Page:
Wow! The little counter over on the left says this is my 500th blog entry. And I was worried I would have nothing to say after the first month.
I never knew, when I dared to overcome my technophobia to find an outlet for my poems, paintings, photos and musings, that God would have so much more to teach me than overcoming fear of computerese. I sometimes questioned the wisdom of writing about events of this annus horibilis before there was any evidence of it becoming annus mirabilis. And who knew it was going to be an annus horibilis anyway?
What if things don’t work out? What if I die of ovarian cancer? What if the depression comes back? What if our miracle grandbaby doesn’t make it to term? What if our son-in-love dies of necrotizing fasciitis? What if our son and his family never recover losses from the flood? Maybe I should wait before I write about them, to make sure God answers our prayers.
Then it occurred to me that I am not in charge of God’s P.R.. This is what it is like to walk in faith, not knowing how the cliff-hanger ends. (And honestly I did not make this stuff up. It has been a horrible time -and a miraculous time.) I have also noted that my anxious questions starting with “what if” seldom come in God’s tender voice.
So to celebrate 500 posts I have chosen not the five most popular blogs but five with the most meaning to me -some of them written in blood and some of them written in tears of joy. Five, because the number 5 is symbolic of grace, and Charis, my chosen name, means grace in Koine Greek, the language of the New Testament. (Psallo means song, and since I have lived a life full of songs it seemed appropriate.)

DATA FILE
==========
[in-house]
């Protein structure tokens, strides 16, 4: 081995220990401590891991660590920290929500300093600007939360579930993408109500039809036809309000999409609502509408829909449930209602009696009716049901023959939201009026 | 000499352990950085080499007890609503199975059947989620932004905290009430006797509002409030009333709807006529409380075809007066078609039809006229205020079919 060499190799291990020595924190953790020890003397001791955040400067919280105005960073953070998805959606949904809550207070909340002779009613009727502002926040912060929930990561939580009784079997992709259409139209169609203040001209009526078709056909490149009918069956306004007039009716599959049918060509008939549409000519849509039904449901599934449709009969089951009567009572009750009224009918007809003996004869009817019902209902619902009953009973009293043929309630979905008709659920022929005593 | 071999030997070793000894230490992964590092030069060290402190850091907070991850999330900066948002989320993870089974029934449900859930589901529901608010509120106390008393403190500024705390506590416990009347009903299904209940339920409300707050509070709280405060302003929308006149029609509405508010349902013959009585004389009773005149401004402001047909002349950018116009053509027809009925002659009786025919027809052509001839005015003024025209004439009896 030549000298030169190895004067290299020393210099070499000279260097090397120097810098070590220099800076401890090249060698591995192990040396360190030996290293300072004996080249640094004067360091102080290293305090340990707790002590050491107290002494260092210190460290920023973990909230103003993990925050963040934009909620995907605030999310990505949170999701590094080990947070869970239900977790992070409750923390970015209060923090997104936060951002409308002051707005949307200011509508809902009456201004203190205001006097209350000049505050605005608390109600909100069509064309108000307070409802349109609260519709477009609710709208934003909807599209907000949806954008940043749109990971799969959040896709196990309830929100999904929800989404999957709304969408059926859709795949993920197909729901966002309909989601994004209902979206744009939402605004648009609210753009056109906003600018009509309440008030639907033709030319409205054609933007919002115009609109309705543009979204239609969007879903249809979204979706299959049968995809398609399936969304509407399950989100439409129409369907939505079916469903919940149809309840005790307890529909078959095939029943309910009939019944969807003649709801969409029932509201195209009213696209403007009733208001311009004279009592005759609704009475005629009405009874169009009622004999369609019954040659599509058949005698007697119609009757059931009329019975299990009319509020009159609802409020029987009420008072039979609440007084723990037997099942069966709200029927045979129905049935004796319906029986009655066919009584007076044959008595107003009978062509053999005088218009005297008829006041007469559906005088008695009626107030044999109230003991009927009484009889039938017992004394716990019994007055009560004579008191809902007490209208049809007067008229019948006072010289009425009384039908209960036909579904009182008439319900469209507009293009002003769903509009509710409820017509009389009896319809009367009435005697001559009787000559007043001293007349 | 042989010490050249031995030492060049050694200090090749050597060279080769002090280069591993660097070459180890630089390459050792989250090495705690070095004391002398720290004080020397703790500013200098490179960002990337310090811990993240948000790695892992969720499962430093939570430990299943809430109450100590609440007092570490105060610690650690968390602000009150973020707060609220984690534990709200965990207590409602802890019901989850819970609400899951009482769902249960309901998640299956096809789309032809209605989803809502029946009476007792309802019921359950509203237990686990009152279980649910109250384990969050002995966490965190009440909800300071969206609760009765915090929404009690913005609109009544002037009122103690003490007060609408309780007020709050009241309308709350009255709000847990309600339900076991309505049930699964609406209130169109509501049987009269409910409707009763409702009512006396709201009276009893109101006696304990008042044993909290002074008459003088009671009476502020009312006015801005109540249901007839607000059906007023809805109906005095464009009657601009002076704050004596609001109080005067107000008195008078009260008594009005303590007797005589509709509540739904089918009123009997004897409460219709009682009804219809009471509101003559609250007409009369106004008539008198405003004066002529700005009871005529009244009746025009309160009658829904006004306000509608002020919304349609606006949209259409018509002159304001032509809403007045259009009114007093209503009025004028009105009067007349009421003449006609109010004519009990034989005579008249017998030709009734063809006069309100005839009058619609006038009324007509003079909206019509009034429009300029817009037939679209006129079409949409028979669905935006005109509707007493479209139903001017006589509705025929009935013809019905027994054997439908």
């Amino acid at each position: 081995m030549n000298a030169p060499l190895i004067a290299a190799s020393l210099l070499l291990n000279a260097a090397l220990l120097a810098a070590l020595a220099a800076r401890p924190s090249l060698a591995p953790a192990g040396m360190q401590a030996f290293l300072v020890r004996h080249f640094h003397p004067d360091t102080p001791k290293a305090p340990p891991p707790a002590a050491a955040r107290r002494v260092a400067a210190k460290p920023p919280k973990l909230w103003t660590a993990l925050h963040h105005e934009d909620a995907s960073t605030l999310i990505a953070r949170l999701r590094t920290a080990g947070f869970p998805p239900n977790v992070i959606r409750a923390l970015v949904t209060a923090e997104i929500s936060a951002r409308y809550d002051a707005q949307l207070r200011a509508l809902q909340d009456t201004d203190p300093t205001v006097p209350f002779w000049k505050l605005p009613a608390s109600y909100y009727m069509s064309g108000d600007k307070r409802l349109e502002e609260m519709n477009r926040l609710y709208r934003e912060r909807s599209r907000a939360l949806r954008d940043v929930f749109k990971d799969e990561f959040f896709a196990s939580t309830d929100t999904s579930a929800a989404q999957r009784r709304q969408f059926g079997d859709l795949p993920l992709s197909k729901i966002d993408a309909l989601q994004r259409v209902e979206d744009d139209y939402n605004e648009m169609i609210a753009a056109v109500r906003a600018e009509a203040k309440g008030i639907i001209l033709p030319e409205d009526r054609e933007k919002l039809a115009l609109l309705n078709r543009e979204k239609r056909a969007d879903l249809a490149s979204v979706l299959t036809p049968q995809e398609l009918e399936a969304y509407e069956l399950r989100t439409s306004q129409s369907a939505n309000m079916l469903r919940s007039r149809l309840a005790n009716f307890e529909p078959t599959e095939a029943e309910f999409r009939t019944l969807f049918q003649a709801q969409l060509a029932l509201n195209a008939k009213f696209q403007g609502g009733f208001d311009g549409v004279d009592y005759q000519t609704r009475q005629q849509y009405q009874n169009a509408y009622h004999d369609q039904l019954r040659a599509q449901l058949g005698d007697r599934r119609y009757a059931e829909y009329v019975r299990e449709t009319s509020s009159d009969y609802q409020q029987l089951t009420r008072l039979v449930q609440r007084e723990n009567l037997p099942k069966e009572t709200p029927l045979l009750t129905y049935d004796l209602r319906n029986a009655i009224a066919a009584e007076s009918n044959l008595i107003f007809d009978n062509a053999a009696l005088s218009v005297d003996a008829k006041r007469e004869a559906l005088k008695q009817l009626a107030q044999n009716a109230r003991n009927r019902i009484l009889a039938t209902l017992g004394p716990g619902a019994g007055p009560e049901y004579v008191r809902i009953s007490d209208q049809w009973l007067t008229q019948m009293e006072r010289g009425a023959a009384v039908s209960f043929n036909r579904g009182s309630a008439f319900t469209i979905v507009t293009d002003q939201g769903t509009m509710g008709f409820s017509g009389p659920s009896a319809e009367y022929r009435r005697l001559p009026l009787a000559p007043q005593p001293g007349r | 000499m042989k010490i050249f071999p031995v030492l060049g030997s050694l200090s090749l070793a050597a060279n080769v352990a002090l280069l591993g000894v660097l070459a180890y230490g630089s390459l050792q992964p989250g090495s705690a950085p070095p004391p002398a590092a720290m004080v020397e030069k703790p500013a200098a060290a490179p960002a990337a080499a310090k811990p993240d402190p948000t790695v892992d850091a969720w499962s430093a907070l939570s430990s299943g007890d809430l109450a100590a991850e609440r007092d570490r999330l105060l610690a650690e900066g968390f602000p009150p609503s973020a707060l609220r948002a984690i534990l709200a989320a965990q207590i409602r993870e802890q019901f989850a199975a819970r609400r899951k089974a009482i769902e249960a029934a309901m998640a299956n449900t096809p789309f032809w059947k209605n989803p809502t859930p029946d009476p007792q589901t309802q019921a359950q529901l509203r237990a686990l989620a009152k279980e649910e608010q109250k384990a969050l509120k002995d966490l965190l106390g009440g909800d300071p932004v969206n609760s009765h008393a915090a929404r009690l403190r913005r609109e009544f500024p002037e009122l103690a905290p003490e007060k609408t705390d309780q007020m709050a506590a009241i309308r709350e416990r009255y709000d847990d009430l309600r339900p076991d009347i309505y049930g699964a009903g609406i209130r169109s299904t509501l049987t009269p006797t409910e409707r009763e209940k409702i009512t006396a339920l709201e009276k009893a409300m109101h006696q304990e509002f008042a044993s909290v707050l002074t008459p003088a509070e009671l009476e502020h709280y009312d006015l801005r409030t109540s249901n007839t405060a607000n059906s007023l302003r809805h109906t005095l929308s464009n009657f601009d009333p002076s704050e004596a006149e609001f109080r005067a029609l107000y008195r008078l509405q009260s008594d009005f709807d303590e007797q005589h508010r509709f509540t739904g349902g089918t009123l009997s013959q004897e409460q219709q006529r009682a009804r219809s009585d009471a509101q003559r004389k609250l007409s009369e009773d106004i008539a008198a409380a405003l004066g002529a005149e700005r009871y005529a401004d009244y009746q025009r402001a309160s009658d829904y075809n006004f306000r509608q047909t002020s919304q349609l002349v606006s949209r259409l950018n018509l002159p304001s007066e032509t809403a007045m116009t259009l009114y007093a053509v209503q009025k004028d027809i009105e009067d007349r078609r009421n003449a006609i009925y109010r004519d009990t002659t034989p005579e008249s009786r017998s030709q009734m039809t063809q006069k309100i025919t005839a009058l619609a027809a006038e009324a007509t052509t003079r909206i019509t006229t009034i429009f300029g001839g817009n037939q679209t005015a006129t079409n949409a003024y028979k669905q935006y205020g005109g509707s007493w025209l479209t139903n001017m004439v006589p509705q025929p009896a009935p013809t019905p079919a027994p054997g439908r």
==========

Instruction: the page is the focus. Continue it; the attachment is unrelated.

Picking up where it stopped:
Right off the bat I’m going to cheat on my own rules because these two posts are part of one story that cannot be separated (and I can do that -my blog, my rules, and my bending of rules) This is about how God took something utterly horrible and turned it into something miraculously wonderful. These were written during the time many excellent doctors expected our son-in-love to die from multiple overwhelming complications after contracting an extremely severe case of flesh-eating disease. He has been restored to full health and the story is just too too too good not to tell over and over -so it goes first. Love is Louder and Love is Louder part II
One of the hardest parts in co-operating with Jesus’ healing work and recovering from the prison of the past is the struggle with forgiveness. Letting Go is a poem about stepping away from practised anger and entrenched bitterness.
Tonight as I gave approval to a friend’s pithy observation, it dawned on me that clicking on LIKE on Facebook or on blog posts is the modern equivalent of saying “Amen.”
I looked it up to make sure it meant what I thought it did.